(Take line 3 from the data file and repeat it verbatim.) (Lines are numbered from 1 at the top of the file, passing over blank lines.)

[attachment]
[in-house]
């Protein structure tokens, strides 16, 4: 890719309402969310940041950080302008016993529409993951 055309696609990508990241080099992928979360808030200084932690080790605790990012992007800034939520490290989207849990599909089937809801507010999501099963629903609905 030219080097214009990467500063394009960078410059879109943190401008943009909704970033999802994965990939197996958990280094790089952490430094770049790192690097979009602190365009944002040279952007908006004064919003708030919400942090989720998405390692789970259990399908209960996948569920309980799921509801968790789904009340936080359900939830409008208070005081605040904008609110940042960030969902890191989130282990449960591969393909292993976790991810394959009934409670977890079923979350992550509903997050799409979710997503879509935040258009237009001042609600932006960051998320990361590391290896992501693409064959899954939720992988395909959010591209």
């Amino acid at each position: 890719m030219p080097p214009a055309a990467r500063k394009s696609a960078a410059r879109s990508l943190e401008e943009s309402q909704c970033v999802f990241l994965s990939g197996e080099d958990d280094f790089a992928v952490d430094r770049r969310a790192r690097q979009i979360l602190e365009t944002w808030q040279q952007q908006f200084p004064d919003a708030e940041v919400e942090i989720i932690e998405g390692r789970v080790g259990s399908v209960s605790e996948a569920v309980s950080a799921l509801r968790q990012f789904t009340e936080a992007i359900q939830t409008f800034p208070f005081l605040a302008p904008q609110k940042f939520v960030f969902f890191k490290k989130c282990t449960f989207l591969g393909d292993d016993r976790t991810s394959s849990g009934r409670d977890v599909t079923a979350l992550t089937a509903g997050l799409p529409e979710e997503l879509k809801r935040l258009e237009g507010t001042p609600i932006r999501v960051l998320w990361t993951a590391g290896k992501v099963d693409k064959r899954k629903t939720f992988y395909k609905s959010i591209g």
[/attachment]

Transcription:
């Amino acid at each position: 890719m030219p080097p214009a055309a990467r500063k394009s696609a960078a410059r879109s990508l943190e401008e943009s309402q909704c970033v999802f990241l994965s990939g197996e080099d958990d280094f790089a992928v952490d430094r770049r969310a790192r690097q979009i979360l602190e365009t944002w808030q040279q952007q908006f200084p004064d919003a708030e940041v919400e942090i989720i932690e998405g390692r789970v080790g259990s399908v209960s605790e996948a569920v309980s950080a799921l509801r968790q990012f789904t009340e936080a992007i359900q939830t409008f800034p208070f005081l605040a302008p904008q609110k940042f939520v960030f969902f890191k490290k989130c282990t449960f989207l591969g393909d292993d016993r976790t991810s394959s849990g009934r409670d977890v599909t079923a979350l992550t089937a509903g997050l799409p529409e979710e997503l879509k809801r935040l258009e237009g507010t001042p609600i932006r999501v960051l998320w990361t993951a590391g290896k992501v099963d693409k064959r899954k629903t939720f992988y395909k609905s959010i591209g």